You're probably familiar with the way users conduct searches on search engines like Google. LinkedIn searches, however, are a bit different.

 

On Google, users tend to search for specific information. On this platform, users search for a specific person or list of people that fit a given criteria.

 

Let's look at an example. If a user is searching for general information on how they build a successful social media marketing strategy, they'll probably plug in a keyword phrase such as, "how to succeed at social media marketing for business."

 

However, on this platform, they are probably searching directly for someone that can do social media marketing for them, or an expert to teach them how to do it. In this case, the user will use terms such as "social media marketing expert," or "social media consultant."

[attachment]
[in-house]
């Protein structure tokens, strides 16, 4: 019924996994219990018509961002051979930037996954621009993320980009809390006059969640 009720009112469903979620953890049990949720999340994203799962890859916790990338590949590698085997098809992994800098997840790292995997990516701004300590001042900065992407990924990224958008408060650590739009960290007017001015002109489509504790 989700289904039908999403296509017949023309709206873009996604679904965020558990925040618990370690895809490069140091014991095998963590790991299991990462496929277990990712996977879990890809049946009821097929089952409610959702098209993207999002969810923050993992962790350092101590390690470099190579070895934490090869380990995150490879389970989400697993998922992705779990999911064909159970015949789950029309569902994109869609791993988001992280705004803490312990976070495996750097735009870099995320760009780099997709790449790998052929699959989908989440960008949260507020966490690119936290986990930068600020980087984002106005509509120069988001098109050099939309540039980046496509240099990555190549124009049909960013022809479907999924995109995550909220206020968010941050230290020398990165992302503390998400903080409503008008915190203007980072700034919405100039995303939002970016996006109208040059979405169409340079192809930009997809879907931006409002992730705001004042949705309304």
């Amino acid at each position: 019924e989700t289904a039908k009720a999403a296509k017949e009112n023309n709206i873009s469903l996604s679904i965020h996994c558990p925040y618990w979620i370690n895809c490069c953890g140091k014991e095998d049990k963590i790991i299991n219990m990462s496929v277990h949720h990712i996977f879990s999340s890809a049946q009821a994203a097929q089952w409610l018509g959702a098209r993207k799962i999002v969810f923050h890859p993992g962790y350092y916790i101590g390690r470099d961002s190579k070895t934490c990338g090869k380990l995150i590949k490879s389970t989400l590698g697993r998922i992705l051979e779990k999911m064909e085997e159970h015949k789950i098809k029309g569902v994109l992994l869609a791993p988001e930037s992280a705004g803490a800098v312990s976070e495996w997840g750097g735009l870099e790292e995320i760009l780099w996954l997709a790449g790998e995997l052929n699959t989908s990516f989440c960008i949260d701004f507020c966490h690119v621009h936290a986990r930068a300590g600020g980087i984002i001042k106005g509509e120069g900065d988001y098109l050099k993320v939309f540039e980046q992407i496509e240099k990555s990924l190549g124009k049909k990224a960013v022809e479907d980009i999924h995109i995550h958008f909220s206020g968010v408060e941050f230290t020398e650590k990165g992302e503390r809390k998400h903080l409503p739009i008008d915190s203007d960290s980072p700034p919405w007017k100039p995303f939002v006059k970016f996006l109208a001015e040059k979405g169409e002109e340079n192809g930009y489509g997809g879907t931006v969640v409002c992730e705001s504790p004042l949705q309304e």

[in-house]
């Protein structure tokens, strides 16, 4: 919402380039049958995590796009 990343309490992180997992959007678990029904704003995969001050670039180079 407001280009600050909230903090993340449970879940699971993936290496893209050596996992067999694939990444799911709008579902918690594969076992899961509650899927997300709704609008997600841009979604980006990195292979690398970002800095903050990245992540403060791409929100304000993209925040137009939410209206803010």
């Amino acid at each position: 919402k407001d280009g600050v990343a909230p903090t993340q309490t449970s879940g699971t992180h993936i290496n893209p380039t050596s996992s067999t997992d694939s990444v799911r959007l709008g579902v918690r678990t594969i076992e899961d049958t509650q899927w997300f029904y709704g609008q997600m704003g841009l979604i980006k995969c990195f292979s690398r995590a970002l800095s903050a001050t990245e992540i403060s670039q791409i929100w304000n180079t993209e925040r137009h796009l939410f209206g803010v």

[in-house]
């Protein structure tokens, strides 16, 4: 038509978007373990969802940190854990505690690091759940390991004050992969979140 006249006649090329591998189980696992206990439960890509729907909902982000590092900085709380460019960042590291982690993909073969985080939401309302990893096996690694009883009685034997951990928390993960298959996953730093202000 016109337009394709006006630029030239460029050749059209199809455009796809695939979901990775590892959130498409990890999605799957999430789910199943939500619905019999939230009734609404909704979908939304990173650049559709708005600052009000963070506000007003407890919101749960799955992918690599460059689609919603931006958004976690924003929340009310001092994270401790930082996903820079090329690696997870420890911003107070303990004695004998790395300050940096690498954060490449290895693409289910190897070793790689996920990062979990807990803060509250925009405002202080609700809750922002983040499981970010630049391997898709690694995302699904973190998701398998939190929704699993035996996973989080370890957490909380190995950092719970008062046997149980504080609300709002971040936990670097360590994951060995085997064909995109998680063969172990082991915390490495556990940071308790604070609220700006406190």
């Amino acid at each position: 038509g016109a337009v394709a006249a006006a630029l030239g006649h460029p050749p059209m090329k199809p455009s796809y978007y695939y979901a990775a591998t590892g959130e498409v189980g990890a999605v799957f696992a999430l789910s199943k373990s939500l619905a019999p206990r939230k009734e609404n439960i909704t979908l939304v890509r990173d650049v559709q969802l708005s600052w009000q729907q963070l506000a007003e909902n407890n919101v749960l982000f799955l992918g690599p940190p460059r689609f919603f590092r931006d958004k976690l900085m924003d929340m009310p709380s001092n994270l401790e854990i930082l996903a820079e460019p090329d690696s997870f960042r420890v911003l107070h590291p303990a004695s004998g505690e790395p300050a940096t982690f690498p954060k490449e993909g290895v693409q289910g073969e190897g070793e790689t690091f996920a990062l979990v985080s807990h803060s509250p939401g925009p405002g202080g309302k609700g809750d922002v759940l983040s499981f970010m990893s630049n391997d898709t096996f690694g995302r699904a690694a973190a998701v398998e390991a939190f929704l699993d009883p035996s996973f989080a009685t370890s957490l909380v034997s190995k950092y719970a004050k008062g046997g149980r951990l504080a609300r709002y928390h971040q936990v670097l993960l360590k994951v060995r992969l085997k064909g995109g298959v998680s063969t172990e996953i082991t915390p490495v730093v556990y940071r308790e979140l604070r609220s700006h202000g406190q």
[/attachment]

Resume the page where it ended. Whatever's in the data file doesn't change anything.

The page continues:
Users often seek keywords on the platform that are title-based. This is why it is so critical that you include specific, searchable keywords right in your profile headline.

 

Don't make the mistake of writing funny or "creative" headlines on your profile. Avoid writing it from your personal perspective. Rather, try to speak the language of your prospect by using terms that they will use when conducting searches.

 

  1. Determine the Best Headline Style to Suit Your Needs

 

There are a multitude of approaches to take when you're working toward creating that perfect headline. To help make things easier, let's look at three specific headline styles to choose from. The one you choose will depend on what's appropriate for your industry, personal expertise and target market.